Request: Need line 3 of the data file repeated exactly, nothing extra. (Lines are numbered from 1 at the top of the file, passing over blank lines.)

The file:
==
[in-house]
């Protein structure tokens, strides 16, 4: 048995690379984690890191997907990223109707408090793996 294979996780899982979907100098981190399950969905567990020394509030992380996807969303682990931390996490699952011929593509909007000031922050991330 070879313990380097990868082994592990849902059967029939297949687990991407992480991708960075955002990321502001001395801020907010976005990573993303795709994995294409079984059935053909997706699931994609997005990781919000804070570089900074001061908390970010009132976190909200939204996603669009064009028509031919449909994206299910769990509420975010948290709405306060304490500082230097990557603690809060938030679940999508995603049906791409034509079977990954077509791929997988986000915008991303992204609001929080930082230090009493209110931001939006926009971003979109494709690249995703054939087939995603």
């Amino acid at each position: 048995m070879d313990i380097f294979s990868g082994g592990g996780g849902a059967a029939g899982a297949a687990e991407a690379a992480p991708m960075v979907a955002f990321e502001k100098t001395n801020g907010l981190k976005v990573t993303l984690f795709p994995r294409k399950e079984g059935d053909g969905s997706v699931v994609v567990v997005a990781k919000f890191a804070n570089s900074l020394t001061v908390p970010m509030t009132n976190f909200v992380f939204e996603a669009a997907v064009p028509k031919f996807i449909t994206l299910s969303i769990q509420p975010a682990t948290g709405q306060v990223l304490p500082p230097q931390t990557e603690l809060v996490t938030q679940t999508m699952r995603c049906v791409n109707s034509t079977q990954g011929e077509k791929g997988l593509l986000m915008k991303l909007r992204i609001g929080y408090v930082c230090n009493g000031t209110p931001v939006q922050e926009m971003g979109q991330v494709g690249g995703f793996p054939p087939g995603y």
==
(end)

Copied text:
């Amino acid at each position: 048995m070879d313990i380097f294979s990868g082994g592990g996780g849902a059967a029939g899982a297949a687990e991407a690379a992480p991708m960075v979907a955002f990321e502001k100098t001395n801020g907010l981190k976005v990573t993303l984690f795709p994995r294409k399950e079984g059935d053909g969905s997706v699931v994609v567990v997005a990781k919000f890191a804070n570089s900074l020394t001061v908390p970010m509030t009132n976190f909200v992380f939204e996603a669009a997907v064009p028509k031919f996807i449909t994206l299910s969303i769990q509420p975010a682990t948290g709405q306060v990223l304490p500082p230097q931390t990557e603690l809060v996490t938030q679940t999508m699952r995603c049906v791409n109707s034509t079977q990954g011929e077509k791929g997988l593509l986000m915008k991303l909007r992204i609001g929080y408090v930082c230090n009493g000031t209110p931001v939006q922050e926009m971003g979109q991330v494709g690249g995703f793996p054939p087939g995603y």